“Hey,” the his-not-his voice seemed to say, “why don’t you just let go?”

“Yeah,” Billy found himself thinking back at him-not-himself, “why don’t I?”

Words like “special and “different” came with a vastly altered set of criteria for someone like Billy; when you spent your day stopping an evil clone of yourself from unleashing a nightmarish interdimensional god upon all of reality, your definition of “everyday” tended to diverge somewhat from societal norms.

To Be Continued

Monday, 15 January 2018

Fulla Filmy Goodness

Frequently at this time of year, I make an attempt to watch a number of the Golden Globe and Oscar-nominated film fare in order to see what all the fuss is about. More often than not, I discover that the films that are nominated are not necessarily the best films of the year. So I trawled through a number of Best Of 2017 film lists (with, naturally, an emphasis on the cult and the indie) to pick out the ones that sounded interesting and here’s what i think of the ones what I have watched so far. Think of it as a public service - I’m watching these so you’re more armed about whether to bother with them or not.

Good Time
In A Nutshell:- 70s-influenced crime-goes-wrong drama
Any Good? I’ve never been a huge fan of Robert Pattinson but, playing a criminal who tries to rescue his mentally-challenged brother from jail following a heist gone wrong, I found him to be pretty engaging. The film has a 70s feel to it - not in look or visual design per se, but in the music, titling and editing - and that works in its favour to make it stand out a little. I enjoyed it and, at 99 minutes, it doesn’t outstay its welcome.

In A Nutshell:- Vegetarian becomes obsessed with consuming raw flesh.
Any Good? The word “horror” when it comes to films usually brings to mind something supernatural in origin. There’s nothing supernatural in this French film but it is certainly horrific and stomach-churning in places. I would say that it’s a good film but I don’t know if it’s an enjoyable film to watch. I can definitely see why this made a lot of the best film lists - it has a distinctive feel to it.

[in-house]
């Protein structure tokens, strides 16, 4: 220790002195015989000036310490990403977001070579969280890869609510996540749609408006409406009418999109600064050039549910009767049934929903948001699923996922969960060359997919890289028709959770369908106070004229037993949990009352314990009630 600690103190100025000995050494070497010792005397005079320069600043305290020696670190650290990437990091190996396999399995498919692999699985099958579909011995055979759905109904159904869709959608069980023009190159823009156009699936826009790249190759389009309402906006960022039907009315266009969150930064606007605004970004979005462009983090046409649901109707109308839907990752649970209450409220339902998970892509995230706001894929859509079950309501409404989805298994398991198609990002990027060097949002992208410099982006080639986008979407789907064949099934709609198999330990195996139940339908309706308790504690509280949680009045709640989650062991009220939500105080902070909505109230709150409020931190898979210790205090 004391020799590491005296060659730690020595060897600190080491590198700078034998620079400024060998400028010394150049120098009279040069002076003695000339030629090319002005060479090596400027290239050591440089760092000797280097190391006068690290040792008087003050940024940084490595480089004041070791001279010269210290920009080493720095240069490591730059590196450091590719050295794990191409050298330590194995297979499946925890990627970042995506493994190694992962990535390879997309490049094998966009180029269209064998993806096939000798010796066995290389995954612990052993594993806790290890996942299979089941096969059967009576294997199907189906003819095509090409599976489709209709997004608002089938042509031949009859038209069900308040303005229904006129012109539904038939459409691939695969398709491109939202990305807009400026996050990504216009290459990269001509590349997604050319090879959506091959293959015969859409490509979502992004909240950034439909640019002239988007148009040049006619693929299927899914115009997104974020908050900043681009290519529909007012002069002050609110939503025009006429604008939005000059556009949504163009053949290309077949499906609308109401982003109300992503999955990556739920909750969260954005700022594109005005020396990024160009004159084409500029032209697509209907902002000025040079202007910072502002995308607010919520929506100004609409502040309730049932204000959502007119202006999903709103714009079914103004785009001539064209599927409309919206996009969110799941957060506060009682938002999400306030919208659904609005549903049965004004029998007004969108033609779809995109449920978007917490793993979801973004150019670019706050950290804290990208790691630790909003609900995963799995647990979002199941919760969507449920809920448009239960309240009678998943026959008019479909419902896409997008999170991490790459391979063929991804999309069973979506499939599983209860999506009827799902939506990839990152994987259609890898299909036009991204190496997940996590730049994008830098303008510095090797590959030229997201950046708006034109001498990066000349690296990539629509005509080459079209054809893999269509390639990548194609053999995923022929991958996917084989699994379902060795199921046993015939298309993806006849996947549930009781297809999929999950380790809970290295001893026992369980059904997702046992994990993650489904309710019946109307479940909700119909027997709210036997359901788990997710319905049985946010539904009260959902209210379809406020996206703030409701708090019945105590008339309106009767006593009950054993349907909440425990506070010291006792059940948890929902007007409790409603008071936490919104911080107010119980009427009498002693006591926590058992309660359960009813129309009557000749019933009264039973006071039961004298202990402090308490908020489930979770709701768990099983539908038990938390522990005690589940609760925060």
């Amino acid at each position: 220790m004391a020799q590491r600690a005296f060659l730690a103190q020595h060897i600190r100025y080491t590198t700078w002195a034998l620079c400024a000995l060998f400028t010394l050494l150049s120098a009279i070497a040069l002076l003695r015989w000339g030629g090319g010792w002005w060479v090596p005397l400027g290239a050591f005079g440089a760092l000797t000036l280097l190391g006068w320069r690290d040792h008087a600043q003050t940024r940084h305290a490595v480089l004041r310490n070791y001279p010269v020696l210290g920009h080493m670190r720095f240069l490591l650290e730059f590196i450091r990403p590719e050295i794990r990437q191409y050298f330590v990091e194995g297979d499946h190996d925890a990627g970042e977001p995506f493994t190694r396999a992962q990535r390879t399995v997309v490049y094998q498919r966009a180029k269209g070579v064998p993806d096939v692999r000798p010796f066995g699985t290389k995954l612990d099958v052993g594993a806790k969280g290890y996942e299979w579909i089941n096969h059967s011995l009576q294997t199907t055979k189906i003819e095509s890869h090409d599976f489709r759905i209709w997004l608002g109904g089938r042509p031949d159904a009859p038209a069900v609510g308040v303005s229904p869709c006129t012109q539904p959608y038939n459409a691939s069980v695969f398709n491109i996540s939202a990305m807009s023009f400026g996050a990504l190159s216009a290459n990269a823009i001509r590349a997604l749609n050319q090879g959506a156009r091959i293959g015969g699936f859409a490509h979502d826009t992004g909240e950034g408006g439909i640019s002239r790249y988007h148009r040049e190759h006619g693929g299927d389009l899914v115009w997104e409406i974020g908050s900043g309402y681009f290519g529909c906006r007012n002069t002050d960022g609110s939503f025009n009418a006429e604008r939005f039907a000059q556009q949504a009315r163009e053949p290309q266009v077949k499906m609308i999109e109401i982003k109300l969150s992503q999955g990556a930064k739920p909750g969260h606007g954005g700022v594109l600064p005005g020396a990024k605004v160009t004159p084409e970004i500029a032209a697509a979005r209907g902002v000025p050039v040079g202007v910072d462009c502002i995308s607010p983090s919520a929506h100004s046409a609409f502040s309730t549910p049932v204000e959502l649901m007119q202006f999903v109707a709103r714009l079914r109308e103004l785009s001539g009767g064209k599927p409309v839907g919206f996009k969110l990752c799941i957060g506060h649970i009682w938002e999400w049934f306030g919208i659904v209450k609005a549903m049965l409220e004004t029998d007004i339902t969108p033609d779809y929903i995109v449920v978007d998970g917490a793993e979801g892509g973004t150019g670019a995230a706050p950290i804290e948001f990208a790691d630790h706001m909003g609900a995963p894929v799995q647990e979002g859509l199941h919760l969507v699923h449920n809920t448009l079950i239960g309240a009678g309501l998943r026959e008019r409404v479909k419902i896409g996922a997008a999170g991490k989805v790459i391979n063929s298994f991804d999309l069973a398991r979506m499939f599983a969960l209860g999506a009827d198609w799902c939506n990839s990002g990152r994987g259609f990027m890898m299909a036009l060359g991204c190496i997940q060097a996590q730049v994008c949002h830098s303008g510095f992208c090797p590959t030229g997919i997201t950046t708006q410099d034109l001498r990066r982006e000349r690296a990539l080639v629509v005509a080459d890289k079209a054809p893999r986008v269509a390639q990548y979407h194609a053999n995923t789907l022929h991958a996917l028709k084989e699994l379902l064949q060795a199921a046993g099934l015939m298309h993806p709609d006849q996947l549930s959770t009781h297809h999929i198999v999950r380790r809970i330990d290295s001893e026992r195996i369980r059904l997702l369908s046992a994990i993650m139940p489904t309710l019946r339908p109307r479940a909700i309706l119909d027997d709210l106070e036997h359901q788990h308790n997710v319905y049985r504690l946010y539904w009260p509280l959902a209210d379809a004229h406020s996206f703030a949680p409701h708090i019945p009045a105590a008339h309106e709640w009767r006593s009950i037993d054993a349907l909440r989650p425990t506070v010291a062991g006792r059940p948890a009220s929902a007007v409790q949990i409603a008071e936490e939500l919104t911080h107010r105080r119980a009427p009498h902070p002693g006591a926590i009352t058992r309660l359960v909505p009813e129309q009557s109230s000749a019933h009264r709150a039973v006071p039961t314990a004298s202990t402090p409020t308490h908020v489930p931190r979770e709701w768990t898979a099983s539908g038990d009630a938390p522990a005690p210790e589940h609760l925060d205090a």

Super Dark Times
In A Nutshell:- Nerdy teens in the early 90s are involved in a gruesome accident
Any Good? Plot-wise, this may not be the most surprising of films but the strong cast and suitably moody direction carry it through. I was thoroughly engaged through to the end, even if the ending does feel slightly formulaic.

The Lure
In A Nutshell:- 80s themed Polish horror musical about man-eating mermaids
Any Good? Whether it’s any good or not is almost irrelevant after that nutshell description, isn’t it? It’s certainly unique and worth a watch as you’re unlikely to have seen anything quite like it. Part 80s musical, part fairy tale, part gory horror, it certainly has its own vision. For me, the ending felt a little choppy and rushed (some narrative leaps that are glossed over) but it certainly was unlike anything else.

In A Nutshell? A healthy 90-year old man comes to the realisation that his life is near to its end
Any Good? The late, great Harry Dean Stanton’s last film is given added poignancy by this fact and, with the cast featuring former co-star Tom Skerritt and director David Lynch, there’s an added sense of this being a farewell performance. It’s a slow gentle examination of an atheist coming to terms with the end of his life and there’s a nicely odd feel to it - not quite David Lynch but you can see why the director has agreed to play a role in the film. Definitely worth a watch but don’t go in expecting action and incident.

That’s what I’ve watched so far - there are a few more on the list so I’ll tell you about them once I’ve watched them. Can't really tell you about them before I’ve watched them, can I? (Hmm, although maybe that’s an idea for a blog - I describe a film’s plot from just the title and see how close I get… I’ll let that one stew away a bit maybe.)

Monday, 8 January 2018

Funny For Your Eyes And Ears

I know I said that I wasn’t going to do a whole review of stuff what was good in 2017 and that I was just going to limit myself to films but, given that I then reviewed some podcasts and am now going to talk about some of the comedy of the year, I’ve basically sneaked in a review of 2017 into the early days of 2018. Well, it’s my blog, I can do what I bloomin’ well like.